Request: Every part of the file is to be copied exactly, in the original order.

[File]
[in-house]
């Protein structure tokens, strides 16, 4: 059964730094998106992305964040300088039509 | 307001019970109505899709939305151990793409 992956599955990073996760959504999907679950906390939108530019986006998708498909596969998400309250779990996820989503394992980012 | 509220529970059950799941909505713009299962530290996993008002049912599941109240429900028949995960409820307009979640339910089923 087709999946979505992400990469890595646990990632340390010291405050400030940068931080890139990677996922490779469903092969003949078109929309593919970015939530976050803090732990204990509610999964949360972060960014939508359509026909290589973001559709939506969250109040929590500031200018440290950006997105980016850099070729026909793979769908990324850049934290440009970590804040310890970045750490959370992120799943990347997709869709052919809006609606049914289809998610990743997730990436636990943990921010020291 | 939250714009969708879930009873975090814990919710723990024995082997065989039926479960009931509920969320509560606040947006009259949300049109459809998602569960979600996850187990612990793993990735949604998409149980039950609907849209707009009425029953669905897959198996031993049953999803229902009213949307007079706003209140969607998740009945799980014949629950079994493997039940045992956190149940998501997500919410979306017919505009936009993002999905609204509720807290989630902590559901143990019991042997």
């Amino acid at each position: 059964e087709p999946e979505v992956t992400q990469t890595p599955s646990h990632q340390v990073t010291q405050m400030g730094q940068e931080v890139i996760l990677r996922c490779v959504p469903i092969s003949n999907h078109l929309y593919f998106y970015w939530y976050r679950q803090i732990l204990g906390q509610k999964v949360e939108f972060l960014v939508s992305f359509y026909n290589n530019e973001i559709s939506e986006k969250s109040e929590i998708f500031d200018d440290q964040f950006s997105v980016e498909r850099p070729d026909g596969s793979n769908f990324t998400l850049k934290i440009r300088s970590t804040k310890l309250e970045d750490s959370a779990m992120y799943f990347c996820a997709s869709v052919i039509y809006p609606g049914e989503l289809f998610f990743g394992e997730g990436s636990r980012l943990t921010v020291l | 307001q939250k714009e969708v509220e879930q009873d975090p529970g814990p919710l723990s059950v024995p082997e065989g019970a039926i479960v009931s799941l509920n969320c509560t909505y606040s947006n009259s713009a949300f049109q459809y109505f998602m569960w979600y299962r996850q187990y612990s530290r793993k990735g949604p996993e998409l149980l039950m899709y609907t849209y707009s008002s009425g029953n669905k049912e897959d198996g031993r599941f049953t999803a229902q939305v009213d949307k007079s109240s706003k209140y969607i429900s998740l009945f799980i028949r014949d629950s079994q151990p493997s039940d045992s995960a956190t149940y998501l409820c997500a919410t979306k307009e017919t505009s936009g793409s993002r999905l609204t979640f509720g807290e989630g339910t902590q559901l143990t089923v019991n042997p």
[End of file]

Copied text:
[in-house]
């Protein structure tokens, strides 16, 4: 059964730094998106992305964040300088039509 | 307001019970109505899709939305151990793409 992956599955990073996760959504999907679950906390939108530019986006998708498909596969998400309250779990996820989503394992980012 | 509220529970059950799941909505713009299962530290996993008002049912599941109240429900028949995960409820307009979640339910089923 087709999946979505992400990469890595646990990632340390010291405050400030940068931080890139990677996922490779469903092969003949078109929309593919970015939530976050803090732990204990509610999964949360972060960014939508359509026909290589973001559709939506969250109040929590500031200018440290950006997105980016850099070729026909793979769908990324850049934290440009970590804040310890970045750490959370992120799943990347997709869709052919809006609606049914289809998610990743997730990436636990943990921010020291 | 939250714009969708879930009873975090814990919710723990024995082997065989039926479960009931509920969320509560606040947006009259949300049109459809998602569960979600996850187990612990793993990735949604998409149980039950609907849209707009009425029953669905897959198996031993049953999803229902009213949307007079706003209140969607998740009945799980014949629950079994493997039940045992956190149940998501997500919410979306017919505009936009993002999905609204509720807290989630902590559901143990019991042997």
């Amino acid at each position: 059964e087709p999946e979505v992956t992400q990469t890595p599955s646990h990632q340390v990073t010291q405050m400030g730094q940068e931080v890139i996760l990677r996922c490779v959504p469903i092969s003949n999907h078109l929309y593919f998106y970015w939530y976050r679950q803090i732990l204990g906390q509610k999964v949360e939108f972060l960014v939508s992305f359509y026909n290589n530019e973001i559709s939506e986006k969250s109040e929590i998708f500031d200018d440290q964040f950006s997105v980016e498909r850099p070729d026909g596969s793979n769908f990324t998400l850049k934290i440009r300088s970590t804040k310890l309250e970045d750490s959370a779990m992120y799943f990347c996820a997709s869709v052919i039509y809006p609606g049914e989503l289809f998610f990743g394992e997730g990436s636990r980012l943990t921010v020291l | 307001q939250k714009e969708v509220e879930q009873d975090p529970g814990p919710l723990s059950v024995p082997e065989g019970a039926i479960v009931s799941l509920n969320c509560t909505y606040s947006n009259s713009a949300f049109q459809y109505f998602m569960w979600y299962r996850q187990y612990s530290r793993k990735g949604p996993e998409l149980l039950m899709y609907t849209y707009s008002s009425g029953n669905k049912e897959d198996g031993r599941f049953t999803a229902q939305v009213d949307k007079s109240s706003k209140y969607i429900s998740l009945f799980i028949r014949d629950s079994q151990p493997s039940d045992s995960a956190t149940y998501l409820c997500a919410t979306k307009e017919t505009s936009g793409s993002r999905l609204t979640f509720g807290e989630g339910t902590q559901l143990t089923v019991n042997p």